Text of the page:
Weekend Orionid meteor shower

Oct 21, 2011 by Dr. Tony Phillips
A map of the morning sky on Saturday, Oct. 22nd at 5:30 a.m. local time, viewed facing southeast. Click to view a larger, more complete map.

Earth is about to pass through a stream of debris from Halley's comet, source of the annual Orionid meteor shower. Forecasters expect more than 15 meteors per hour to fly across the sky on Saturday morning, Oct. 22nd, when the shower peaks.

"Although this isn't the biggest of the year, it's definitely worth waking up for," says Bill Cooke of the NASA Environment Office. "The setting is dynamite."

Orionids are framed by some of the brightest and most beautiful constellations in the night sky. The meteors emerge from mighty Orion, the shower's glittering namesake. From there they streak through Taurus the Bull, the twins of Gemini, Leo the Lion, and Canis Major--home to Sirius, the most brilliant star of all.

This year, the Moon and Mars are part of the show. They'll form two vertices of a celestial triangle in the eastern sky on Saturday morning while the shower is most active; Regulus is the third vertex. Blue Regulus and red Mars are both approximately of 1st magnitude, so they are easy to see alongside the 35% crescent Moon. Many Orionids will be diving through the triangle in the hours before dawn.

Cooke's team at the Meteoroid Environment Office will be watching for Orionids that actually hit the Moon.

Cometary debris streams like Halley's are so wide, the whole Earth-Moon system fits inside. So when there is a meteor shower on Earth, there's usually one on the Moon, too. Unlike Earth, however, the Moon has no atmosphere to intercept meteoroids. Pieces of debris fall all the way to the surface and explode where they hit. Flashes of light caused by thermal heating of and moondust are so bright, they can sometimes be seen through backyard-class telescopes.

"Since we began our monitoring program in 2005, our group has detected more than 250 lunar meteors," says Cooke. "Some explode with energies exceeding hundreds of pounds of TNT."

So far, they've seen 15 Orionids hitting the Moon--"two in 2007, four in 2008, and nine in 2009," recalls Cooke. This year they hope to add to the haul. About 25% of the Moon's dark terrain will be exposed to Halley's debris stream, giving the team millions of square miles to scan for explosions.

Watching meteoroids hit the Moon is a good way to learn about the structure of comet debris streams and the energy of the particles therein. It also allows Cooke and colleagues to calculate risk factors for astronauts who, someday, will walk on the lunar surface again.

"Going outside to watch the might not be a good idea for a moonwalker," says Cooke.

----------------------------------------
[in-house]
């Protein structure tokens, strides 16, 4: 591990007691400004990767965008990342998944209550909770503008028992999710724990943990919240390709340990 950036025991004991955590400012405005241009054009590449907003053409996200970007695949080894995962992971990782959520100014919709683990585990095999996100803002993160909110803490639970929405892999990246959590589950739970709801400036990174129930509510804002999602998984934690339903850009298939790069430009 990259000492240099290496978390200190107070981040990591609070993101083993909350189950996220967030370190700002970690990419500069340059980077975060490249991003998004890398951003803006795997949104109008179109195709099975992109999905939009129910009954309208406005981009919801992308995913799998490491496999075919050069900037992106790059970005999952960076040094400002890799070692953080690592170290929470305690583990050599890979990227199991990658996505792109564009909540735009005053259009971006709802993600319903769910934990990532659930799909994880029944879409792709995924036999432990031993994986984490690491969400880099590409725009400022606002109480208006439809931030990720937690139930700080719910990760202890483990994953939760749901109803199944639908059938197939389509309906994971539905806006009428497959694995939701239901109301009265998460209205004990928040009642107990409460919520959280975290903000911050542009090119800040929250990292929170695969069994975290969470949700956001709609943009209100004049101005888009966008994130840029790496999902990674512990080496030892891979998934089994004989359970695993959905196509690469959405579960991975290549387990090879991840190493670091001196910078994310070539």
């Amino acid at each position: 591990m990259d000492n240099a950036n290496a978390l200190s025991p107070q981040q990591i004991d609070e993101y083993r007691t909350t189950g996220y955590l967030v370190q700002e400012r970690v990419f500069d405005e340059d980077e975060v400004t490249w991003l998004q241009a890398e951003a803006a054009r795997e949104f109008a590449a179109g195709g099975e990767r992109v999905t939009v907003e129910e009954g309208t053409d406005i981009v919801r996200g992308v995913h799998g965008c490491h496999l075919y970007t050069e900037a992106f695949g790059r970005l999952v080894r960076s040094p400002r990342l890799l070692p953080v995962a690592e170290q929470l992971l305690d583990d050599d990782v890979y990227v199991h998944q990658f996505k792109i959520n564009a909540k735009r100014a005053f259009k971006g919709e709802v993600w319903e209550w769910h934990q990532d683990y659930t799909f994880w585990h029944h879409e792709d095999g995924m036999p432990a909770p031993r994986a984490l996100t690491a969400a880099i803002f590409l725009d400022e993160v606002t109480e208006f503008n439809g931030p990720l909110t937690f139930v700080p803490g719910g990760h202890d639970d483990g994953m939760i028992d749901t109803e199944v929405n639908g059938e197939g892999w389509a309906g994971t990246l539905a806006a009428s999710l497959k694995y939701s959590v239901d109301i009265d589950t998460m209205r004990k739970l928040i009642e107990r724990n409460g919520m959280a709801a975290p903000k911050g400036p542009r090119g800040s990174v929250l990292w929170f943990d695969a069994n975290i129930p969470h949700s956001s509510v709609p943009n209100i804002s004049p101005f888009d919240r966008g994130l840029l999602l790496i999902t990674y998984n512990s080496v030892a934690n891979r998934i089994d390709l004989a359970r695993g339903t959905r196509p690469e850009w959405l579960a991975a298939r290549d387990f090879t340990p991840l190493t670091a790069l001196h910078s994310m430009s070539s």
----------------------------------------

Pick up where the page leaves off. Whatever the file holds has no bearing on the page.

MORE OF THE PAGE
But it is a good idea for the rest of us. Set your alarm for a few hours before dawn on Saturday morning and enjoy the show.

Explore further: Suddenly, the sun is eerily quiet: Where did the sunspots go?

add to favorites email to friend print save as pdf

Related Stories

Orionids Meteor Shower Lights Up the Sky

Oct 21, 2009

Earth is currently passing through a stream of debris from Halley's Comet, lighting up the night sky with the "fireworks" of the annual Orionids meteor shower.

Lunar Leonid Strikes

Dec 04, 2006

Meteoroids are smashing into the Moon a lot more often than anyone expected. That's the tentative conclusion of Bill Cooke, head of NASA's Meteoroid Environment Office, after his team observed two Leonids hitting ...

Lunar Geminids

Jan 04, 2007

Another meteor shower, another bunch of lunar impacts... "On Dec. 14, 2006, we observed at least five Geminid meteors hitting the Moon," reports Bill Cooke of NASA's Meteoroid Environment Office in Huntsville, ...

Saturday's Draconid meteors may be no-see-ums

Oct 05, 2011

(AP) -- Heads-up, meteor fans. As many as 750 meteors an hour are expected Saturday, as Earth travels through streams of dust and ice from Comet Giacobini-Zinner. The comet passes through the inner solar ...

Meteors from Halley's comet

Apr 28, 2011

Looking for an adventure? Get up in the wee hours of the morning May 6th and head out into the country, far from the city lights. You won't be alone. The birds will be up and singing about the coming dawn, ...

Exploding Lunar Eclipse

Aug 27, 2007

Most people appreciate lunar eclipses for their silent midnight beauty. NASA astronomer Bill Cooke is different: he loves the explosions.

Recommended for you

Image: Kaleidoscopic view of Mars

3 hours ago

Astrophotographer Leo Aerts from Belgium took advantage of the recent opposition of Mars and captured the Red Planet both "coming and going" in this montage of images taken from October 2013 to June of 2014. ...

Wake up, robot

4 hours ago

Code, play and command your space droid – students across Europe can bring a squadron of minisatellites to life on the International Space Station as the ultimate space robot game.

User comments : 0